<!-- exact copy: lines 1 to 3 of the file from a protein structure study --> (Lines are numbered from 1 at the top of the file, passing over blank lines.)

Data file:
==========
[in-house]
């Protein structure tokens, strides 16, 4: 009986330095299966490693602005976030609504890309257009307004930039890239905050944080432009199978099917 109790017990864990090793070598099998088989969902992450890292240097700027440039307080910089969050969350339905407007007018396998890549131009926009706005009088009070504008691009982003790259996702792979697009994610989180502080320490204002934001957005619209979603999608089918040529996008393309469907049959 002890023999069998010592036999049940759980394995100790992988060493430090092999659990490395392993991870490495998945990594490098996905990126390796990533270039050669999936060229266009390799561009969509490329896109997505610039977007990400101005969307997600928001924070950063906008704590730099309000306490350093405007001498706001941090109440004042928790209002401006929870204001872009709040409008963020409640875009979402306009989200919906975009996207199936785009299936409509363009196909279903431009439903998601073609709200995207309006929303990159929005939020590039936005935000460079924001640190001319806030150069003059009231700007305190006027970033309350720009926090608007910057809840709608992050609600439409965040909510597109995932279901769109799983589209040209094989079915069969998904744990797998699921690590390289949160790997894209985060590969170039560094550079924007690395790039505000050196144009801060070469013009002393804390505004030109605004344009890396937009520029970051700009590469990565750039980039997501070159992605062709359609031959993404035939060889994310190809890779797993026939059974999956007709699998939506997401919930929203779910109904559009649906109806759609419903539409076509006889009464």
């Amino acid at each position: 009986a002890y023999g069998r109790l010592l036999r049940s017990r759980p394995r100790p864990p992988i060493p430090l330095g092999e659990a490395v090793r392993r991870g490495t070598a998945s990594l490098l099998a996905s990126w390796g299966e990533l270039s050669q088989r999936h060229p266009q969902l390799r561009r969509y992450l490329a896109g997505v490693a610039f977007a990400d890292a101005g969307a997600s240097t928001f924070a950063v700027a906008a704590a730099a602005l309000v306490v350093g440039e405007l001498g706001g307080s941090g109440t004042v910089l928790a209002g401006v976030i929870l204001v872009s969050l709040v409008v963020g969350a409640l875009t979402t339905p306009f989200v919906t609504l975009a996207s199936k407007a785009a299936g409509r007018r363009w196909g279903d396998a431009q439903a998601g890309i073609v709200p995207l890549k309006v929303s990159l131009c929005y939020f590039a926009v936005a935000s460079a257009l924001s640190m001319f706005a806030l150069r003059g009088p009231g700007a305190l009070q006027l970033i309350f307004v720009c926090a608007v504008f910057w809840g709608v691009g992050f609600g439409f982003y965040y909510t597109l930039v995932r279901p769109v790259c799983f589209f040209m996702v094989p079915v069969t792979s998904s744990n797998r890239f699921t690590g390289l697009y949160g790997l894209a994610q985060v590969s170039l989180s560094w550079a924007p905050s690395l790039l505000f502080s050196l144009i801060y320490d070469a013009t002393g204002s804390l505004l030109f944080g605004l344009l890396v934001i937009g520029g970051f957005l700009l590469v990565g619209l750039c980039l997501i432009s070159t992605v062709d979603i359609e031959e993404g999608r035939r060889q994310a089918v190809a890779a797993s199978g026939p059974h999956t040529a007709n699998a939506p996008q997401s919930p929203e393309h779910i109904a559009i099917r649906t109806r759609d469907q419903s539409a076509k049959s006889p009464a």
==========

[in-house]
């Protein structure tokens, strides 16, 4: 009986330095299966490693602005976030609504890309257009307004930039890239905050944080432009199978099917 109790017990864990090793070598099998088989969902992450890292240097700027440039307080910089969050969350339905407007007018396998890549131009926009706005009088009070504008691009982003790259996702792979697009994610989180502080320490204002934001957005619209979603999608089918040529996008393309469907049959 002890023999069998010592036999049940759980394995100790992988060493430090092999659990490395392993991870490495998945990594490098996905990126390796990533270039050669999936060229266009390799561009969509490329896109997505610039977007990400101005969307997600928001924070950063906008704590730099309000306490350093405007001498706001941090109440004042928790209002401006929870204001872009709040409008963020409640875009979402306009989200919906975009996207199936785009299936409509363009196909279903431009439903998601073609709200995207309006929303990159929005939020590039936005935000460079924001640190001319806030150069003059009231700007305190006027970033309350720009926090608007910057809840709608992050609600439409965040909510597109995932279901769109799983589209040209094989079915069969998904744990797998699921690590390289949160790997894209985060590969170039560094550079924007690395790039505000050196144009801060070469013009002393804390505004030109605004344009890396937009520029970051700009590469990565750039980039997501070159992605062709359609031959993404035939060889994310190809890779797993026939059974999956007709699998939506997401919930929203779910109904559009649906109806759609419903539409076509006889009464």
């Amino acid at each position: 009986a002890y023999g069998r109790l010592l036999r049940s017990r759980p394995r100790p864990p992988i060493p430090l330095g092999e659990a490395v090793r392993r991870g490495t070598a998945s990594l490098l099998a996905s990126w390796g299966e990533l270039s050669q088989r999936h060229p266009q969902l390799r561009r969509y992450l490329a896109g997505v490693a610039f977007a990400d890292a101005g969307a997600s240097t928001f924070a950063v700027a906008a704590a730099a602005l309000v306490v350093g440039e405007l001498g706001g307080s941090g109440t004042v910089l928790a209002g401006v976030i929870l204001v872009s969050l709040v409008v963020g969350a409640l875009t979402t339905p306009f989200v919906t609504l975009a996207s199936k407007a785009a299936g409509r007018r363009w196909g279903d396998a431009q439903a998601g890309i073609v709200p995207l890549k309006v929303s990159l131009c929005y939020f590039a926009v936005a935000s460079a257009l924001s640190m001319f706005a806030l150069r003059g009088p009231g700007a305190l009070q006027l970033i309350f307004v720009c926090a608007v504008f910057w809840g709608v691009g992050f609600g439409f982003y965040y909510t597109l930039v995932r279901p769109v790259c799983f589209f040209m996702v094989p079915v069969t792979s998904s744990n797998r890239f699921t690590g390289l697009y949160g790997l894209a994610q985060v590969s170039l989180s560094w550079a924007p905050s690395l790039l505000f502080s050196l144009i801060y320490d070469a013009t002393g204002s804390l505004l030109f944080g605004l344009l890396v934001i937009g520029g970051f957005l700009l590469v990565g619209l750039c980039l997501i432009s070159t992605v062709d979603i359609e031959e993404g999608r035939r060889q994310a089918v190809a890779a797993s199978g026939p059974h999956t040529a007709n699998a939506p996008q997401s919930p929203e393309h779910i109904a559009i099917r649906t109806r759609d469907q419903s539409a076509k049959s006889p009464a």